What That 1% Increase Can Do for Participants

February 26, 2014 (PLANSPONSOR.com) – For those plan sponsors who may be hesitant to add an automatic deferral escalation feature to their Employee Retirement Income Security Act (ERISA) defined contribution (DC) plans, here’s something to consider.

An analysis by Fidelity Investments shows that for a 25-year-old, a 1% deferral increase—about $33 per month for someone making $40,000—could result in an additional $200 to $330 per month in retirement income. For a 35-year-old making $60,000, that 1% increase—about $50 monthly—could result in an additional $180 to $270 in monthly retirement income.

Of course, the analysis makes certain assumptions about wage increases, rates of return and retirement plan leakage, but it is still a message with a big impact. “I think the data definitely shows that by making an automatic annual increase, plan sponsors will benefit many more participants,” Beth McHugh, vice president of Thought Leadership and Market Insights at Fidelity in Albuquerque, New Mexico, tells PLANSPONSOR.

McHugh also notes that Fidelity’s analysis of 21,200 Fidelity recordkept 401(k) plans, finds one-third of all participant deferral increases through December 31, 2013 can be attributed to use of its automatic increase program. Among individuals younger than 35, more than half the increases are attributable to the automatic increase program.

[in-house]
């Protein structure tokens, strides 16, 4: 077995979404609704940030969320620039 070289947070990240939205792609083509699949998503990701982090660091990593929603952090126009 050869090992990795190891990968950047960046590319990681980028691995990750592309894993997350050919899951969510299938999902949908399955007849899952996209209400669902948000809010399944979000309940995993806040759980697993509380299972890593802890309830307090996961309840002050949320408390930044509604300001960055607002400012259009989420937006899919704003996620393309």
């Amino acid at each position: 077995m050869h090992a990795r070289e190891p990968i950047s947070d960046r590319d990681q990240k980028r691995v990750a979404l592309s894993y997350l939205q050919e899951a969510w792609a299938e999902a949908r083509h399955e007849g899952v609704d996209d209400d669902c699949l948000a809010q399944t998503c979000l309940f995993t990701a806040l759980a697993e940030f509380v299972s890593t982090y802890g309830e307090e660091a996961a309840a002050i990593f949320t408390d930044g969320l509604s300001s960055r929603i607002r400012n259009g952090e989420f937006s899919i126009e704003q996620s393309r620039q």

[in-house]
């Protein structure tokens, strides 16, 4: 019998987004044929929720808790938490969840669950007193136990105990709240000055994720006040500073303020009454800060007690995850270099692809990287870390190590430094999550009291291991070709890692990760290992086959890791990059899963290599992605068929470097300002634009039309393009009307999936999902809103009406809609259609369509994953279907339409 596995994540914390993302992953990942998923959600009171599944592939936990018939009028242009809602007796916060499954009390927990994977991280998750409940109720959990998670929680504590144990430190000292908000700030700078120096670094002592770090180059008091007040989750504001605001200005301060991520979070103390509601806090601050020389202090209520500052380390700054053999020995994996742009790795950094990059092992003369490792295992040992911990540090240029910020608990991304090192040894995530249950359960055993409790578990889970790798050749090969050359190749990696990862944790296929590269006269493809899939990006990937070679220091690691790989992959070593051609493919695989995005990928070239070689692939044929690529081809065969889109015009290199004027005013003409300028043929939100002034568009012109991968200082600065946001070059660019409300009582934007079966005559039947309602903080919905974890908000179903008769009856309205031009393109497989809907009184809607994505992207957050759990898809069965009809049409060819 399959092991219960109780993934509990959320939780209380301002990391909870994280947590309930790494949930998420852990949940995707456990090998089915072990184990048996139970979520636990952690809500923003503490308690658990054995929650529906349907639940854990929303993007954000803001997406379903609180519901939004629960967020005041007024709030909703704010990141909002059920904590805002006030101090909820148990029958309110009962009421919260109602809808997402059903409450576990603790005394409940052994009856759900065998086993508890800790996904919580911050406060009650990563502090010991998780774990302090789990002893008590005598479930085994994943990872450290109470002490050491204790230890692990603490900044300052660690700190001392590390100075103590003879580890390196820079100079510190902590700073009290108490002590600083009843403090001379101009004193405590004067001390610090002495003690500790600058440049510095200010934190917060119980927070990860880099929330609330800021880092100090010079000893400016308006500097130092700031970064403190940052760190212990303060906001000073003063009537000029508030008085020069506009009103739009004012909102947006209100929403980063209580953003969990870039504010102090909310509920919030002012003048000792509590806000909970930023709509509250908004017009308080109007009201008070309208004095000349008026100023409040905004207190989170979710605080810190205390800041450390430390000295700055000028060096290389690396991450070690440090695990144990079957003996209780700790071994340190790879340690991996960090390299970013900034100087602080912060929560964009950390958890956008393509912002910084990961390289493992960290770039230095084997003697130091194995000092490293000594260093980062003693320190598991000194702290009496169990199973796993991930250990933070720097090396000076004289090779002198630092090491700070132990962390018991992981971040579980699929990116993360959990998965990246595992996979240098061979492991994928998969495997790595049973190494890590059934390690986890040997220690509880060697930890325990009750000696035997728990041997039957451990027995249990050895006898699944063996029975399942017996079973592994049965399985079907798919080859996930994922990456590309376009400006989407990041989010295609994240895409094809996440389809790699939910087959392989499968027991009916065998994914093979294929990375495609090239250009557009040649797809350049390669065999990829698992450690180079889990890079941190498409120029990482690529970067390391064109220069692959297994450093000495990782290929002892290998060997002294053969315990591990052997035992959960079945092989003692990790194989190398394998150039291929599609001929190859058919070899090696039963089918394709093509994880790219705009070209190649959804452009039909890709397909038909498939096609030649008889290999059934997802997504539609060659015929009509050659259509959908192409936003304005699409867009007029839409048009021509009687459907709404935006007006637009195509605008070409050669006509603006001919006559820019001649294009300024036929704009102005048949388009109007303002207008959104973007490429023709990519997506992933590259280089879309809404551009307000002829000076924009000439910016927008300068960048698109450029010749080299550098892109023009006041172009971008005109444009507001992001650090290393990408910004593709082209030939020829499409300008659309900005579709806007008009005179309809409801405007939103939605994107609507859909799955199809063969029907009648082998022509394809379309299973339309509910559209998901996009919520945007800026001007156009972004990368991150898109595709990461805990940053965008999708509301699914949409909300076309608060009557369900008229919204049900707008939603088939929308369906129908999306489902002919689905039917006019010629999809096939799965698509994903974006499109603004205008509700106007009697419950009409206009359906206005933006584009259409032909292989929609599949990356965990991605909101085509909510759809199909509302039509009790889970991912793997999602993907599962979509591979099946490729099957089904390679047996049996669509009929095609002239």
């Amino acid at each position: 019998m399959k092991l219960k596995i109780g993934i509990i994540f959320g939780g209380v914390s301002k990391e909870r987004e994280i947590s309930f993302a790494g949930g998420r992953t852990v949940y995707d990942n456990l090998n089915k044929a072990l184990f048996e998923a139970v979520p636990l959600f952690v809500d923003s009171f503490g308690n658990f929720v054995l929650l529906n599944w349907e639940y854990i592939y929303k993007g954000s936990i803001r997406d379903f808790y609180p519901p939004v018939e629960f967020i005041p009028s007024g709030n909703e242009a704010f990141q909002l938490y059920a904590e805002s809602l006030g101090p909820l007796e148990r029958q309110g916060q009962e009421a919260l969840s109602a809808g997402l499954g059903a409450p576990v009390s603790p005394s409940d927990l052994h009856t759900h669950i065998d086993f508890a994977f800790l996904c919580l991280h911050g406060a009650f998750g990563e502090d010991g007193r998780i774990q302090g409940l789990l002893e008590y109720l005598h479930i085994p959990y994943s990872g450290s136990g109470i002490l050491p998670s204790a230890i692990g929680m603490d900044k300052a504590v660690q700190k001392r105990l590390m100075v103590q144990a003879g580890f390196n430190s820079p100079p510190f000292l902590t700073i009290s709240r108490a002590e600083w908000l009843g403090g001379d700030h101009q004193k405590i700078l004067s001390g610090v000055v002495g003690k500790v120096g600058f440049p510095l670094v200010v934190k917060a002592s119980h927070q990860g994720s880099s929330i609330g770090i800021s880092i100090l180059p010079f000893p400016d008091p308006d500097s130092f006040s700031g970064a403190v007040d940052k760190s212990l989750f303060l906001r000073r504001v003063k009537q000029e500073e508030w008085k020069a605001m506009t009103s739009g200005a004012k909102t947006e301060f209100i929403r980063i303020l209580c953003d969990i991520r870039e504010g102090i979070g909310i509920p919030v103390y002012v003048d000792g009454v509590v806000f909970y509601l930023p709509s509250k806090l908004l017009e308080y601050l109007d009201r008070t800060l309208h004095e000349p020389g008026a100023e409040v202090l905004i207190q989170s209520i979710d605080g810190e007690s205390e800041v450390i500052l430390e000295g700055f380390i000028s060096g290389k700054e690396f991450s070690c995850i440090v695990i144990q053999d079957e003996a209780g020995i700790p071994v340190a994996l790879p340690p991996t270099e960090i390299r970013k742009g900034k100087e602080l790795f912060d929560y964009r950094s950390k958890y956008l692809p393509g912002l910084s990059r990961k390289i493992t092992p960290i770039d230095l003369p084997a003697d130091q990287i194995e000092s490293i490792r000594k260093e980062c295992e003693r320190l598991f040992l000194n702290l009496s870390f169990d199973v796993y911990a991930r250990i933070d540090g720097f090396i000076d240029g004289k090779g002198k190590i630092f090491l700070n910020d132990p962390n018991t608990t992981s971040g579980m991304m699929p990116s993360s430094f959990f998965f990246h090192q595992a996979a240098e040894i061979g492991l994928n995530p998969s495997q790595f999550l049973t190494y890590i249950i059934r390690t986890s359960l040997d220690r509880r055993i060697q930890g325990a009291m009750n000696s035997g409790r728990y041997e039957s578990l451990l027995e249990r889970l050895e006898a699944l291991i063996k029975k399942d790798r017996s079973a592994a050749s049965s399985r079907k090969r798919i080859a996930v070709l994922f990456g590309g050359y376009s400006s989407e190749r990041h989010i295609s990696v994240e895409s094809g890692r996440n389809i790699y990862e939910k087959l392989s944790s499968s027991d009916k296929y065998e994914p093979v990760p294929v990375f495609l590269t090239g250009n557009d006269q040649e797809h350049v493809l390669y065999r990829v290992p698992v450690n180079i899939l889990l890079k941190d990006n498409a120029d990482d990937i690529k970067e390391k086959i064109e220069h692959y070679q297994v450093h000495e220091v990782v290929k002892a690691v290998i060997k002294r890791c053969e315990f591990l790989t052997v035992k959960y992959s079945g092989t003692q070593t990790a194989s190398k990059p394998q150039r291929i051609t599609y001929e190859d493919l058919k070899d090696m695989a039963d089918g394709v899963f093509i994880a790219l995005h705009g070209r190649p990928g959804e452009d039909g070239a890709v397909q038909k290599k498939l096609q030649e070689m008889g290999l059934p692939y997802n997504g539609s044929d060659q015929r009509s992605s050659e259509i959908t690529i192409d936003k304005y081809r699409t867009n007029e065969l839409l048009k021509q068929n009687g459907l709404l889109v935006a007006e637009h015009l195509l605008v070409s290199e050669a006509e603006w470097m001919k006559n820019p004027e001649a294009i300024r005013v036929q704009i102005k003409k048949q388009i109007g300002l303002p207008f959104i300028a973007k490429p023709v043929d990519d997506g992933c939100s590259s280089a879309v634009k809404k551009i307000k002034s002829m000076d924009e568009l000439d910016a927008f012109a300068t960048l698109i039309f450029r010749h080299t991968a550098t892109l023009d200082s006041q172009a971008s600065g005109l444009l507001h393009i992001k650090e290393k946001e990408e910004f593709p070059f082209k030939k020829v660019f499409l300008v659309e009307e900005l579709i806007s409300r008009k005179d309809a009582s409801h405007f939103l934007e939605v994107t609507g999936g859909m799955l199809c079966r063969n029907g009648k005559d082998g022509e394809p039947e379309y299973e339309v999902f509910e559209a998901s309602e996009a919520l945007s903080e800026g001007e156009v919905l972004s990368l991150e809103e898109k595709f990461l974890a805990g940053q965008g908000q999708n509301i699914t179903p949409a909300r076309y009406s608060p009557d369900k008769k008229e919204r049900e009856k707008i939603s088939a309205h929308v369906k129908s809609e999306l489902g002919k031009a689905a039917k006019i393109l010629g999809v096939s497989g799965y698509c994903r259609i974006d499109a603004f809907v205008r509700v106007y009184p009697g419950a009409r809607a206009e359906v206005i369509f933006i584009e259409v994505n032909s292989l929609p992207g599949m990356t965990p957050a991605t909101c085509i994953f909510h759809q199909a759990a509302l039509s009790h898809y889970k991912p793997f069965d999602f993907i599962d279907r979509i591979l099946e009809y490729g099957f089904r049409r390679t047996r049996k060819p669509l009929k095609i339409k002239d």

While McHugh doesn’t think DC plan sponsors are as timid as they used to be about automatic deferral increases offered as an opt-in feature for participants, they are more timid about marrying automatic enrollment with automatic increase and making it an opt-out feature. The analysis shows 76.9% of Fidelity plans offer automatic deferral increases, but only 11.6% offer it as a true automatic feature, making employees opt out if they do not want it.

“If you start automatic enrollment at a 3% deferral rate, you need automatic increases to get participants to that recommended 15%-of-income savings rate, McHugh says. She points out that Fidelity has found employees are not likely to opt out; the average opt-out rate is about 13.4%. “People are not likely to opt in, but they are also not likely to opt out. [Automatic deferral increases are] a great tool considering participant inertia.”

McHugh adds that education about auto deferral increases is also important. Plan sponsors like the analysis showing the outcome of a 1% increase. “It educates participants more about the power of savings and the power of compounding,” she says.